IIT Guwahati researchers develop new technique to supply sugar substitute from sugarcane waste
GUWAHATI: Indian Institute of Know-how (IIT) Guwahati researchers have developed an ultrasound-assisted fermentation technique to supply a protected sugar substitute known as ‘Xylitol’ from sugarcane biogases (the residue left after crushing of sugar cane).
This technique overcomes the operational limitations of chemical strategies of synthesis and the time delays related to standard fermentation.
With growing consciousness of the opposed results of white sugar (sucrose), not just for sufferers with diabetes but in addition for normal well being, there was an increase within the consumption of protected various sweeteners.
Xylitol, a sugar alcohol derived from pure merchandise, has potential ant diabetic and anti-obesogenic results, is a light prebiotic and protects tooth in opposition to caries.
The analysis crew was led by Prof. V.S. Moholkar, Division of Chemical Engineering, IIT Guwahati, and included Dr. Belachew Zegale Tizazu and Dr. Kuldeep Roy who co-authored the analysis papers.
“The usage of ultrasound in the course of the fermentation course of not solely diminished the time of fermentation to fifteen hours (in opposition to virtually 48 hours in standard processes) but in addition elevated the yield of the product by virtually 20%,” Prof. V.S. Moholkar, Division of Chemical Engineering, IIT Guwahati, stated.
“The researchers used only one.5 hours of ultrasonication in the course of the fermentation, which signifies that not a lot ultrasound energy was consumed within the course of. Thus, xylitol manufacturing from sugarcane bagasse utilizing ultrasonic fermentation is a possible alternative for forwarding integration of sugarcane industries in India,” he stated.
Xylitol is industrially produced by a chemical response wherein wood-derived D-xylose, a expensive chemical, is handled with nickel catalyst at very excessive temperatures and pressures that makes the method extremely vitality consuming.
Solely 8-15% of the Xylose is transformed to Xylitol and the tactic requires intensive separation and purification steps, all of which translate to excessive worth for the patron.
Fermentation is a biochemical course of that’s engaging to deal with these points.
Fermentation shouldn’t be a brand new course of – the conversion of milk into curd in lots of households in India is fermentation.
In fermentation, one substance is transformed to a different utilizing numerous kinds of micro-organisms like micro organism and yeast.
Nonetheless, fermentation processes are sluggish – the conversion of milk into curd, for instance, takes many hours, and that poses a significant hurdle in utilizing these processes on industrial scales.
The IIT Guwahati researchers used two approaches to beat the 2 issues:
First, they used sugarcane bagasse, the waste fibrous materials produced after extracting juice from sugarcane, because the uncooked materials. This overcomes the price limitations of present xylitol synthesis strategies and supplies a technique to upcycle a waste product.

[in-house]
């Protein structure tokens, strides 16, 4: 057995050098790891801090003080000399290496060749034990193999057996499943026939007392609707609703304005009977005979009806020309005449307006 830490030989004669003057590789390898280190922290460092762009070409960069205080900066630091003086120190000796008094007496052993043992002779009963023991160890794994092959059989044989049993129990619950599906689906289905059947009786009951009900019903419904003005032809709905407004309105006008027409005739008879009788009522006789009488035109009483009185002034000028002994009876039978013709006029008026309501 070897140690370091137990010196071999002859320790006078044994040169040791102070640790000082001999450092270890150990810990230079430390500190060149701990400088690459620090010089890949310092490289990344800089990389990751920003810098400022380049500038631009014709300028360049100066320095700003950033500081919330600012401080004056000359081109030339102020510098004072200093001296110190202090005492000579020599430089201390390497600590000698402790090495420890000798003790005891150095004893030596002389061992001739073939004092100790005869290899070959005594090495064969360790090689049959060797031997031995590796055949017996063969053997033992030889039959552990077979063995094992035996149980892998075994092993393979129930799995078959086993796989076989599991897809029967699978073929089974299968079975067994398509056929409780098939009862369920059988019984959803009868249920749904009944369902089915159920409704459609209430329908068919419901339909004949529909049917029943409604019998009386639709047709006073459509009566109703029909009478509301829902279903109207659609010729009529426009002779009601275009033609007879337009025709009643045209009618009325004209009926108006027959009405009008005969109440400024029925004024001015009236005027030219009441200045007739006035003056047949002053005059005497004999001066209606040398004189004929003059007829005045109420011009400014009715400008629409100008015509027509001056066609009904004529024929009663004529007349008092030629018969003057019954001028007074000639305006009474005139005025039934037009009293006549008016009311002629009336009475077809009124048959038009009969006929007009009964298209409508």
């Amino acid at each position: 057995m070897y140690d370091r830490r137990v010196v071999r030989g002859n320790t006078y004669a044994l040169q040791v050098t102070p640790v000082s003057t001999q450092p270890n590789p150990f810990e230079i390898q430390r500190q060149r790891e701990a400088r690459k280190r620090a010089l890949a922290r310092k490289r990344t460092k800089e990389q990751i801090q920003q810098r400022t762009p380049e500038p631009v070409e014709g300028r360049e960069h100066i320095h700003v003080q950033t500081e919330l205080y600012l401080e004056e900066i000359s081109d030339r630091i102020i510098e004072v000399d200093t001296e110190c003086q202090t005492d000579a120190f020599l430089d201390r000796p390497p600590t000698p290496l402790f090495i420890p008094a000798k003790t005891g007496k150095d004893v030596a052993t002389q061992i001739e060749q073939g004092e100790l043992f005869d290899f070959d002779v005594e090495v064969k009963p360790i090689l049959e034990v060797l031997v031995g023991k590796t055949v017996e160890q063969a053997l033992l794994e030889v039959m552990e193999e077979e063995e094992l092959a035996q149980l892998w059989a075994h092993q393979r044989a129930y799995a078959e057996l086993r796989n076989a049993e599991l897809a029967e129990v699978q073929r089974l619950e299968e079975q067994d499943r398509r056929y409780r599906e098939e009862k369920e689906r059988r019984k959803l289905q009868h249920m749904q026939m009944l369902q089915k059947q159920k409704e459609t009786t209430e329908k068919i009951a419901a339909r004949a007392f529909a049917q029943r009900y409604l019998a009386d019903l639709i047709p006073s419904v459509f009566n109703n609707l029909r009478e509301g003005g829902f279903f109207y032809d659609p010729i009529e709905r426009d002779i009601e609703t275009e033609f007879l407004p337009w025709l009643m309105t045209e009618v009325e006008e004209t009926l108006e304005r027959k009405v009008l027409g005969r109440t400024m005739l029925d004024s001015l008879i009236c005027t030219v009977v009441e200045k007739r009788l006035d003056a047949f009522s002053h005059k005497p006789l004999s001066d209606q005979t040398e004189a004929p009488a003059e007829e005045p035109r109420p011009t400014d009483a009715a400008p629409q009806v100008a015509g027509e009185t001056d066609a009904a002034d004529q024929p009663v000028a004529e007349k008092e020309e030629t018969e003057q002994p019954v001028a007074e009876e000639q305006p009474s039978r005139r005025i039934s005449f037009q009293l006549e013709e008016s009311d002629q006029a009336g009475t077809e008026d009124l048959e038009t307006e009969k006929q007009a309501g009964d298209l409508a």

Secondly, they used a brand new kind of fermentation course of whereby, the microbe-induced synthesis of xylitol is hastened by the applying of ultrasound waves.
The researchers first hydrolyzed the hemicellulose in bagasse into five-carbon (pentose) sugars akin to xylose and arabinose.
For this, they chopped the bagasse into small items and handled them with dilute acid. The sugar answer was then concentrated and a type of yeast known as Candida tropicalis was added to this to result in fermentation.
Below regular situations, the fermentation of the xylose to xylitol would take 48 hours, however the crew hastened the method by subjecting the combination to ultrasound waves.
Ultrasound is sound that has a frequency larger than the human ear can hear. When an answer containing microbial cells is subjected to low-intensity ultrasonic waves, microbial cells eat, digest and excrete sooner.
With out ultrasound, solely 0.53g xylitol was produced per gram of xylose, however on subjecting the method to ultrasound, the yield was 0.61g/gram of xylose.
This quantity interprets to 170 g of xylitol per kilogram of bagasse. The yield may very well be additional elevated to 0.66g/gram of xylose and the fermentation time diminished to fifteen hours by immobilizing the yeast in polyurethane foam.
Whereas the IIT Guwahati crew’s findings are thrilling, a problem have to be overcome to scale up the method.
“The current analysis has been carried out on a laboratory scale. Industrial implementation of sonic fermentation requires the design of excessive energy sources of ultrasound for large-scale fermenters, which in flip requires large-scale transducers and RF amplifiers, which stays a significant technical problem,” stated Moholkar.